How to grab business by targeting a highly specific market

Shampoo is marketed to specific target markets.I’m going to tell you something you already know. You know it, but I’m going to tell you again, because you probably don’t do it.

First, something to consider…

In our house, if you wander into the bathroom and poke your head behind the shower curtain. You will find quite a number of bottles crammed onto the tiny shelf. Including, not just one, but three separate bottles of shampoo. A white bottle with a blue lid for me, a tall architecturally designed cream bottle with a peach lid for my wife, and a transparent bottle of golden liquid for our kids.

Why the hell do we need three bottles of shampoo? They all do more or less exactly the same thing – clean hair.

We have them because shampoo companies know something. It’s the same thing that you already know.

You need to define your target market, and sell directly to them

Most small businesses, when asked who their target market is, have a version of the same answer.

“Anyone” or “Anyone with money”

The idea being that by targeting everybody, they have a larger potential market. Wrong! This strategy is leaving money on the table.

Back to shampoo… Do they sell less shampoo because one brand is targeted to only men? NO they sell more, a metric boatload more.

By targeting a specific, well defined market, it is easier to understand their problems and communicate how your product or service can solve it for them.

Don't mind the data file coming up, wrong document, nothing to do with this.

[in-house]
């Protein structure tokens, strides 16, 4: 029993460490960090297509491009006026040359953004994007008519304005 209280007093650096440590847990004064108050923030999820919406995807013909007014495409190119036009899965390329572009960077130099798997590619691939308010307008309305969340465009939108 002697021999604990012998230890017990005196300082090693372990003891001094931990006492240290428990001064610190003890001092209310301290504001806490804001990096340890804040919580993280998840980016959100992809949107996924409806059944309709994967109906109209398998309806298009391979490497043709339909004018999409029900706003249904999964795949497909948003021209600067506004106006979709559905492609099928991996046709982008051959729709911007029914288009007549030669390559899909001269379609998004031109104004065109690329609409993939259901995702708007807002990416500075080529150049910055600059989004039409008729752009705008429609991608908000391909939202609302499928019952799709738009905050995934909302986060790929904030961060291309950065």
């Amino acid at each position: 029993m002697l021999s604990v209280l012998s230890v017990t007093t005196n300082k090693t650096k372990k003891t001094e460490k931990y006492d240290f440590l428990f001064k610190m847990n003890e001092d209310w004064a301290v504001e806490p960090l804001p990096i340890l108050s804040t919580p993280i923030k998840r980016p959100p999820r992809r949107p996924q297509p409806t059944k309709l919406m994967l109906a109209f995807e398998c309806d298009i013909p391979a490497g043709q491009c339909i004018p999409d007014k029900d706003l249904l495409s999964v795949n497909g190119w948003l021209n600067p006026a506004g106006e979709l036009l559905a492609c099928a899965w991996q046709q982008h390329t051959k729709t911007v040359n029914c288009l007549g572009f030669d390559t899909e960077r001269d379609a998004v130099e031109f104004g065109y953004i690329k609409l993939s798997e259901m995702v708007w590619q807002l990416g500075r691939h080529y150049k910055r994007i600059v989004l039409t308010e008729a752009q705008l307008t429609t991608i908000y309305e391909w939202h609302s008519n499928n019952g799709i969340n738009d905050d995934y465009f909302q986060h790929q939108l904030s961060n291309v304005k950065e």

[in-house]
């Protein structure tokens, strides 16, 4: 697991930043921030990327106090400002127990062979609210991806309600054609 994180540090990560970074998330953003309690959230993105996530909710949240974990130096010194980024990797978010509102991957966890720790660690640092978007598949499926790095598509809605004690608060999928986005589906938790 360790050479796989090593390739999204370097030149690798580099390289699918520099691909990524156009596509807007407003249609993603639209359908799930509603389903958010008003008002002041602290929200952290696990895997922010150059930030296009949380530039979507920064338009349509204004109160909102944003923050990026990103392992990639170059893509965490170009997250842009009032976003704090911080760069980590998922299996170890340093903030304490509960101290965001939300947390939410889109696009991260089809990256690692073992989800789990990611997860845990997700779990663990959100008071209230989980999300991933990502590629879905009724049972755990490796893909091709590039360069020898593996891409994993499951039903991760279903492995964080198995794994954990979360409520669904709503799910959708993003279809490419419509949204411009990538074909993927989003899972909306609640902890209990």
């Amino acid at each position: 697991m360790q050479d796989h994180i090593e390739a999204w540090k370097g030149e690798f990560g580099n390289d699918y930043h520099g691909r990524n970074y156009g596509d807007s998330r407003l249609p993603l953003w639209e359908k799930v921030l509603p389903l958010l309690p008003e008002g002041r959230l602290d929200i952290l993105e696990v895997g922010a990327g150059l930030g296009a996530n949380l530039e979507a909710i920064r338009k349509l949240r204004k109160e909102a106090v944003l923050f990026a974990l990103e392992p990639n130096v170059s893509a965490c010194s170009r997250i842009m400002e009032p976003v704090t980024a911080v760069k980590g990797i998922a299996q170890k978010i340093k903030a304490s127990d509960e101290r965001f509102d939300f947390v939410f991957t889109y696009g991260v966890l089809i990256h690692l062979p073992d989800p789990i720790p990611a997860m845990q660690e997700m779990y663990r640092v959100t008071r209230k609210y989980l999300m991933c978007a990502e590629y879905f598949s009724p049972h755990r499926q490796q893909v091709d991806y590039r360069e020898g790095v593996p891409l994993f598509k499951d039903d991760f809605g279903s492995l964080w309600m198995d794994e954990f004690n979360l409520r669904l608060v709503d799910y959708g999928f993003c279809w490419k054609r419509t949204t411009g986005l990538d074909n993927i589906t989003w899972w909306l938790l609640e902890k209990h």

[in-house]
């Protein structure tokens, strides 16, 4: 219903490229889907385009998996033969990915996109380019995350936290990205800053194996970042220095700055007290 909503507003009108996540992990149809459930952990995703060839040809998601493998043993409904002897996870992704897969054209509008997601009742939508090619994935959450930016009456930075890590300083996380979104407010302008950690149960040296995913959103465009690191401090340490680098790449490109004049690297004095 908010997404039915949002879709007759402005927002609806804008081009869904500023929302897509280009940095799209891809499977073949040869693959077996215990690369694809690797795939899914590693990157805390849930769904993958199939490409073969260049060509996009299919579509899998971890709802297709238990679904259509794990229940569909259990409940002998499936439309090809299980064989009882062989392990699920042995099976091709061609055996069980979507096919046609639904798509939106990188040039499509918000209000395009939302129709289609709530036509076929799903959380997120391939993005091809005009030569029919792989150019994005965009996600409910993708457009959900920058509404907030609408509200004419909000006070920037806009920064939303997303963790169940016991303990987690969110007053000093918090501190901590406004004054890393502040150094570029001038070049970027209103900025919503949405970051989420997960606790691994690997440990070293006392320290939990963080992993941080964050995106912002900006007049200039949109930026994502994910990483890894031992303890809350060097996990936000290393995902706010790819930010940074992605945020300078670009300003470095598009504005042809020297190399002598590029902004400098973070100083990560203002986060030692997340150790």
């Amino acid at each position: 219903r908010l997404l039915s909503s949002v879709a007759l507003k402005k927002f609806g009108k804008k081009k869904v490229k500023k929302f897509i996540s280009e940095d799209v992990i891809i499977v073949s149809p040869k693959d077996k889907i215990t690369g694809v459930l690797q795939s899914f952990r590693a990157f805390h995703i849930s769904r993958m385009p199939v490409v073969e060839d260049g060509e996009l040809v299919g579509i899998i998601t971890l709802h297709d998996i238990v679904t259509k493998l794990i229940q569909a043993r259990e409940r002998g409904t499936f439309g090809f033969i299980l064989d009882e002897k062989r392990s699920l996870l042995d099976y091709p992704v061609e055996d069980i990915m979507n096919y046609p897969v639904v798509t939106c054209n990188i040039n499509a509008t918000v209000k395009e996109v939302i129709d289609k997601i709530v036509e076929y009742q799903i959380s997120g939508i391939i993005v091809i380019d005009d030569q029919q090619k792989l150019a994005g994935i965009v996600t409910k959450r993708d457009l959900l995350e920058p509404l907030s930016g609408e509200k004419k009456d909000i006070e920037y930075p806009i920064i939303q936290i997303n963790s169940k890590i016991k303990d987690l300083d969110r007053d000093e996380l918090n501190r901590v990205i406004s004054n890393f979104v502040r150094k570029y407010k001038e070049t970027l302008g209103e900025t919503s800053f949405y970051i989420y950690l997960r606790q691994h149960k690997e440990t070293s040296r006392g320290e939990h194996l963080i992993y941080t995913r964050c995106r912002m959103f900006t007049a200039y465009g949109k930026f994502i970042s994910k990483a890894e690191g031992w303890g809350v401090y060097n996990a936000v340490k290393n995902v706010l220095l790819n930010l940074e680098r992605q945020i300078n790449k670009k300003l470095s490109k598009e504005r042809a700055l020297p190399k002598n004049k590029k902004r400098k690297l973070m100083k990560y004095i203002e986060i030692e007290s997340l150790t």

Everyone has hair that needs cleaning, but some have dry hair, oily hair, or an itchy scalp. Those are all specific problems that need solved.

Advertise specifically to your market

My shampoo says ‘for Men with sensitive scalps’. It’s a no brainer… That’s the stuff I need (or at least that I think I need).

By being specific you decommoditize your product or service. A product that fixes a specific issue is more valuable than a generic product.

But the market would be too small

Ok, here’s another example of a sneaky way to get around the problem with a small market. In the Internet marketing world, there is at least one dog training course that is marketed as train your Labrador, train your Great Dane, train your German shepherd and many other popular dog breeds.

It’s the same study course, the only way the course is differentiated is who it is marketed to (Labrador owners or German shepherd owners). Simple tactic but it works because all dog owners know their dog is the best dog breed, and training techniques tailored specifically to their breed is going to be better than general dog training.

Could you market the exact same product to two (or more) specific markets?

Action

Who can you help specifically? Write a list of specific groups of people who you could tailor your product or service to fix their specific problem.

Can you add something to you product or service to make it cater to a specific group?

How-to reports and Tips work great:

  • ‘How to teach your child about bike safety’
  • or ‘7 critical accounting systems for a new service business’